OR a Chili Dog... Same as the Chili Bun but add the Dog.
OR... the classic Slaw Dog... Bun, Mustard, Meat, Dog and of course... Slaw.
You will ENJOY!
Chili Buns and
- FOR THE SLAW -
(about half a small head)
3 cups finely chopped cabbage
- Pinch of Salt
- Several turns of a pepper grinder
- 1/4 Cup Mayonaisse
- 2 tsp Buttermilk
- FOR THE CHILI MEAT -
1 Bottle Beer (Never use light beer)
- 2 Pounds Lean Ground Beef
- 2 Clove Garlic, smashed and minced
- 2 tsp Salt
- 12 Saltine Crackers, crushed to crumbs
- 2 TBS Tomato Paste
- 2 tsp Chili Flakes or Cayenne Pepper Spice
- 1 tsp ground Cummin
- 1/4 tsp ground Cinnamon
- FOR THE SLAW...
In a large mixing bowl, mix the mayo with the buttermilk to thin. Add the salt and pepper and finally mix in the cabbage. Taste, add additional salt and pepper to taste. Cover and chill in the fridge for at least 3 hours (overnight is better). Drain the excess liquid prior to serving.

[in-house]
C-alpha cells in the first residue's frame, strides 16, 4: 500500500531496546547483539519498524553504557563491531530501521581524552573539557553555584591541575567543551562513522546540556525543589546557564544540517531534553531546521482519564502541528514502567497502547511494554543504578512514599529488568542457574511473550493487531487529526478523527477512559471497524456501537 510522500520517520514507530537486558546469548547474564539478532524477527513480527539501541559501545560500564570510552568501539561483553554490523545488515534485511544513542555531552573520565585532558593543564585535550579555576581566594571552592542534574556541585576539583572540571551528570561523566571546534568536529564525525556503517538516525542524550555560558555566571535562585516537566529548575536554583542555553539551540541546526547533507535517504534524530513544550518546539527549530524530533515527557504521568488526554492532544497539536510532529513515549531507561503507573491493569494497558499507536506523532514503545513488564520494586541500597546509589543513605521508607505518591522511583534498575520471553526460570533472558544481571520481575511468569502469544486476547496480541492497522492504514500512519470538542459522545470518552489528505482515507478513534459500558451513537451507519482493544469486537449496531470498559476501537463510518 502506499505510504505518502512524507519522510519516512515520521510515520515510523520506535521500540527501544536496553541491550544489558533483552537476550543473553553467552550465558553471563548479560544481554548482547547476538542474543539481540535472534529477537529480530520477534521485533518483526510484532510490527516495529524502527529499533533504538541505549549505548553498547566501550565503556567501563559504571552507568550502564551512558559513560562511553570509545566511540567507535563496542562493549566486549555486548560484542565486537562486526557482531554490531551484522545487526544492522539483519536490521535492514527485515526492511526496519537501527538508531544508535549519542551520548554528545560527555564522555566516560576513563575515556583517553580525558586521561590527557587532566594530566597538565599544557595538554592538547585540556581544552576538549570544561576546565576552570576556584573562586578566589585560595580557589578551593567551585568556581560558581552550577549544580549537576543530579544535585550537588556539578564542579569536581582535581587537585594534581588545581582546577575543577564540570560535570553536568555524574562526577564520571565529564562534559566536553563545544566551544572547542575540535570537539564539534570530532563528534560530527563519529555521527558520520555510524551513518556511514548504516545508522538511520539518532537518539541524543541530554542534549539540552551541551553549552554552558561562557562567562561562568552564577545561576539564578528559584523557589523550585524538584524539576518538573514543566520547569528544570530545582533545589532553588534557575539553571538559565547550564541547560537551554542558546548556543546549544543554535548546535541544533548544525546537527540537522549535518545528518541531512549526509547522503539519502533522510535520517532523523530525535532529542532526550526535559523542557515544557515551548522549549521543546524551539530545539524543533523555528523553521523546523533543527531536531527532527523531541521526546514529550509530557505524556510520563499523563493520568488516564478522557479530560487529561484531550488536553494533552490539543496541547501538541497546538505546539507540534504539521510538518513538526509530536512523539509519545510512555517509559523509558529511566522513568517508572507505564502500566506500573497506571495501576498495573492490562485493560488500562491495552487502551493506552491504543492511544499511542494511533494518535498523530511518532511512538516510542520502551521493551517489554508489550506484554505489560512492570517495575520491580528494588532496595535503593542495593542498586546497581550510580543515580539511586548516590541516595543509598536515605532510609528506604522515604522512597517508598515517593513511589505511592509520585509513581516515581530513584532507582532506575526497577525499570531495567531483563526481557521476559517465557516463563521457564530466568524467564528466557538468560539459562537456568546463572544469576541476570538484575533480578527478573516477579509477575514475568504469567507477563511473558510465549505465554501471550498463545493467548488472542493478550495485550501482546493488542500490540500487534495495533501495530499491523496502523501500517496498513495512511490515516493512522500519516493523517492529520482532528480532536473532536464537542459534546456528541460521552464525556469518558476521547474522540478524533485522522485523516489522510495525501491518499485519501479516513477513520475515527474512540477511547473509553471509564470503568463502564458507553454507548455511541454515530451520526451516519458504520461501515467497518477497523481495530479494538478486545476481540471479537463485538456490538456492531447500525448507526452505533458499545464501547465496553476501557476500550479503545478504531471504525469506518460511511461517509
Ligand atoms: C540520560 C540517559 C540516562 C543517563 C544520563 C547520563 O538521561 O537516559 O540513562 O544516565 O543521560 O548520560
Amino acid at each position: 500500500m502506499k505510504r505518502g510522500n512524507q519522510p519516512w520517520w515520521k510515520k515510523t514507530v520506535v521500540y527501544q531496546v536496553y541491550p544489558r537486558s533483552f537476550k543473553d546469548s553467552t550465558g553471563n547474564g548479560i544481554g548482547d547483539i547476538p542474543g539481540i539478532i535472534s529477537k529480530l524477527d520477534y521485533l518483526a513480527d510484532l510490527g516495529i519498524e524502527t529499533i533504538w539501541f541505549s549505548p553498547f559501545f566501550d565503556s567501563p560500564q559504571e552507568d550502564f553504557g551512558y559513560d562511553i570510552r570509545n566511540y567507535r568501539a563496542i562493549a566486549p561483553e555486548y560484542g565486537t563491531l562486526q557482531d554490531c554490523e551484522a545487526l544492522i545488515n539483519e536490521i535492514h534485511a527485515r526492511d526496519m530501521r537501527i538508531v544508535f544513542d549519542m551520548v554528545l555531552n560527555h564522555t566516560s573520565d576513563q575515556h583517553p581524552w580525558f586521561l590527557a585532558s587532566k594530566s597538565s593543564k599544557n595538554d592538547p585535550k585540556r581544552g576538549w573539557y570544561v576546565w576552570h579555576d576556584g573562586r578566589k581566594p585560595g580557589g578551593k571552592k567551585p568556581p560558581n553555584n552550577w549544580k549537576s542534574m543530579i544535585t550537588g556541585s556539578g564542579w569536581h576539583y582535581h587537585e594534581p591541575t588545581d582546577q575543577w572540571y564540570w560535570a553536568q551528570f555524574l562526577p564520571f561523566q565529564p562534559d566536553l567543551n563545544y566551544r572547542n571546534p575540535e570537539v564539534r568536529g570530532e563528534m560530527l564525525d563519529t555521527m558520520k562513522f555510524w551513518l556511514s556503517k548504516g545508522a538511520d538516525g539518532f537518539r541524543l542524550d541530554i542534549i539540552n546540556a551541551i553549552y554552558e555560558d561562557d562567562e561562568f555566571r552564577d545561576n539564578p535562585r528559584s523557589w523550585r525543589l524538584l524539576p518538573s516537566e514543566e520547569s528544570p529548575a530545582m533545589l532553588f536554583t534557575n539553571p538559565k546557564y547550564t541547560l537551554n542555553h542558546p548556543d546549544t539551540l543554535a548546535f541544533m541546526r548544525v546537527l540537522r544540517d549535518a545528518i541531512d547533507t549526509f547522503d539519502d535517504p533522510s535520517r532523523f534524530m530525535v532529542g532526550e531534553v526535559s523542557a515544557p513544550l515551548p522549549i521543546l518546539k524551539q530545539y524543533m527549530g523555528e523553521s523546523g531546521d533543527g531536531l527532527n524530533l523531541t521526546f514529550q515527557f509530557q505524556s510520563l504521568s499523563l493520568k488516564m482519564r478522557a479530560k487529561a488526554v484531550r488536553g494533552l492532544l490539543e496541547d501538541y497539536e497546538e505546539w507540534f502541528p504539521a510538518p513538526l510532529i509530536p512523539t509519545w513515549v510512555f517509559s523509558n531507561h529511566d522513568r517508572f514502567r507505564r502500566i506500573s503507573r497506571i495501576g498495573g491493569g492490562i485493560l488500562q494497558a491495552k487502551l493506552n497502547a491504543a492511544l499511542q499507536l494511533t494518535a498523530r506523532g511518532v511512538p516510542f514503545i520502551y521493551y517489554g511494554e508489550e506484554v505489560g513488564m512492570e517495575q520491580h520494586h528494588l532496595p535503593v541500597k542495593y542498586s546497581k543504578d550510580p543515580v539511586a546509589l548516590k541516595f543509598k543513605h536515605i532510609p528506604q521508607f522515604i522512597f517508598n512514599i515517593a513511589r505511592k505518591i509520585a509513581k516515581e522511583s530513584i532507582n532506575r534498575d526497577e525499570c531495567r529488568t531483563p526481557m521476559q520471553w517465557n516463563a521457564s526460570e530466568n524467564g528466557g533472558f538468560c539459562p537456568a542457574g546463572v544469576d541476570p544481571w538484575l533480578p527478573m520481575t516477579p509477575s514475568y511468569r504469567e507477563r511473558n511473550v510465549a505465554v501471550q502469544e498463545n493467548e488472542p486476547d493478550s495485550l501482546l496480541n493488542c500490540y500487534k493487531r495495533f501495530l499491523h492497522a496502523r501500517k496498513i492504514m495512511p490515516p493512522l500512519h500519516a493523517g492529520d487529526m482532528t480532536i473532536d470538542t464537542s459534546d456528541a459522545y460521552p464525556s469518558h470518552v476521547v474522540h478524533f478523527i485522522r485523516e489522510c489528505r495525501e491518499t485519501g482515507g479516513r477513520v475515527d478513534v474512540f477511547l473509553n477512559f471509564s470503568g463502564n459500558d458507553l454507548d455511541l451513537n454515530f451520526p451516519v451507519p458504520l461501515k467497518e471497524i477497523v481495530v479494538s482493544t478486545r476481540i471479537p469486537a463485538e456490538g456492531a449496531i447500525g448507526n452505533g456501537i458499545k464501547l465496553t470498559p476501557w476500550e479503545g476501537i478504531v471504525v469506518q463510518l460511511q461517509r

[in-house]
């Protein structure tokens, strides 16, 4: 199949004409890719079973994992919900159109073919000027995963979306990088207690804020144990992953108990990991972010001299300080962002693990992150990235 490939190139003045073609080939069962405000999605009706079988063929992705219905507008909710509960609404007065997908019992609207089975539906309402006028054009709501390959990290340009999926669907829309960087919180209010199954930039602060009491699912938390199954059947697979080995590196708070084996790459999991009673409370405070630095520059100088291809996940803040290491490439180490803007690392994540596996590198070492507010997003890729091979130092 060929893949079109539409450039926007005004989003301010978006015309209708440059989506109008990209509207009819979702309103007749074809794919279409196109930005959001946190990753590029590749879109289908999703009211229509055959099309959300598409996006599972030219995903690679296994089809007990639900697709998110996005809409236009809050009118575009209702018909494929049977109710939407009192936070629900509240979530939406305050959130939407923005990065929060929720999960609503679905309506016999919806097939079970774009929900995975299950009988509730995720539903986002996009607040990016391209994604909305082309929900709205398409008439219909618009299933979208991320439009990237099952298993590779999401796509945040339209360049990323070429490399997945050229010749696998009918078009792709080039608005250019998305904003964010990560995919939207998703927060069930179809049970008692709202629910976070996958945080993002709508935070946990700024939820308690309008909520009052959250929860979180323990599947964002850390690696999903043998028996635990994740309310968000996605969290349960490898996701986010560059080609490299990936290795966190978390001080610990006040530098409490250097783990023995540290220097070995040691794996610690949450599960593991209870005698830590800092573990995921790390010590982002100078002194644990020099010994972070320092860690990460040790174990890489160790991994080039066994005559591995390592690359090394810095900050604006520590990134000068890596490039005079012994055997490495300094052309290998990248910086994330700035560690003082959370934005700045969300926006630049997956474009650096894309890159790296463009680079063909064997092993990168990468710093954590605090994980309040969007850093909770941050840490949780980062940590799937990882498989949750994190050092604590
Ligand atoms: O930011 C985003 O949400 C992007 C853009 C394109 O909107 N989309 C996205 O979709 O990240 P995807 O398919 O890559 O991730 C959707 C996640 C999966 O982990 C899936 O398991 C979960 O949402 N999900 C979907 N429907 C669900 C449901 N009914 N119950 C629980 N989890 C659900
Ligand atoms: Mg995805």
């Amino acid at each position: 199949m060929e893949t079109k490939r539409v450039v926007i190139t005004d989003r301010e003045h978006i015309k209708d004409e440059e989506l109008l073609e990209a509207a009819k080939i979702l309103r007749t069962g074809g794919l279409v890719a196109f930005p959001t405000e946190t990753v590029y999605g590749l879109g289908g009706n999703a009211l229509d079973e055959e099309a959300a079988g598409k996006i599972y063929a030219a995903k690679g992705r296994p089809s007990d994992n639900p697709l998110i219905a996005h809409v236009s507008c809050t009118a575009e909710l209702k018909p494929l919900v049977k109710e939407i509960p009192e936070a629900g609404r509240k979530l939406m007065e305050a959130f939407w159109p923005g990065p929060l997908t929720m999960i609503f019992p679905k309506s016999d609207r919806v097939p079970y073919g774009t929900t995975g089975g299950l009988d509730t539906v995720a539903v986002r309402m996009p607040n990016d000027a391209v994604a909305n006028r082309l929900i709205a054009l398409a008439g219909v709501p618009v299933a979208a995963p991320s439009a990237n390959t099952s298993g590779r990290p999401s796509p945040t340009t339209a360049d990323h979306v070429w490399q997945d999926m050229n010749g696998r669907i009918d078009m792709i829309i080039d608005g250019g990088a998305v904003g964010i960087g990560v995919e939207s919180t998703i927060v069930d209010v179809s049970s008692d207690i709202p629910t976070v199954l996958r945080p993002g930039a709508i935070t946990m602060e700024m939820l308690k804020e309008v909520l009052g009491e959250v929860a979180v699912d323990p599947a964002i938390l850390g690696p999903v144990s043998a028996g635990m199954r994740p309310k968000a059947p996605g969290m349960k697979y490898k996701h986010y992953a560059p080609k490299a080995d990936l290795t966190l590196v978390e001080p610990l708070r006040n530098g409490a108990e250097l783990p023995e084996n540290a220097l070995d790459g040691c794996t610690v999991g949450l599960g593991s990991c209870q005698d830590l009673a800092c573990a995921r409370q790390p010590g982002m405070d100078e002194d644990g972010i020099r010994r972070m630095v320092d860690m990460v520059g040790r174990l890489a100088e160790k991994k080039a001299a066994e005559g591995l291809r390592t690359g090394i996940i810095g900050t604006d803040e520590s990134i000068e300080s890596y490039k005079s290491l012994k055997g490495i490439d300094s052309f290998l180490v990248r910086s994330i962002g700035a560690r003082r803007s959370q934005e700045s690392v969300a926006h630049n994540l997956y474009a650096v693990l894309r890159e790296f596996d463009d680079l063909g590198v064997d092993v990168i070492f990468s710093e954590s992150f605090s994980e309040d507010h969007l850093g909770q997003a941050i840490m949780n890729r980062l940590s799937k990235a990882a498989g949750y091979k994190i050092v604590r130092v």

- FOR THE CHILI MEAT -
- Put the Beer and the ground beef in an unheated medium saucepan. Use your fingers to gently rub the beef until it makes a slurry with the liquid. You do not want any chunks or lumps of beef.... NOTE - I used a slow cooker, crock pot.
- Stir in the garlic, salt an cracker crumbs and place the pan over medium high heat, stirring to keep the meat from sticking to the bottom of the pan,
- Reduce temp to medium low. stirring frequently until the liquid has largely evaporated (about 5 minutes) but the mixture is still moist. The mixture should be a finely grained aggregate that holds it's shape on the spoon.
- Stir in the tomato paste. Remove from heat and add the seasonings. Cover and let sit for 5 minutes before serving.... NOTE - in my slow cooker, I added the meat and beer, crushed into a slurry. Added the garlic and salt. Turned the cooker to high. Left uncovered for 3 hours, stirring every 30 minutes or so. The liquid was simmering and eventually evaporated. Then I added the paste and spices, covered, reduced to warm and was ready to serve at my convenience.
- Cook your Hot Dogs as you like (Boil, Broil, Grill), serve with buns, mustard, Slaw and meat and of course...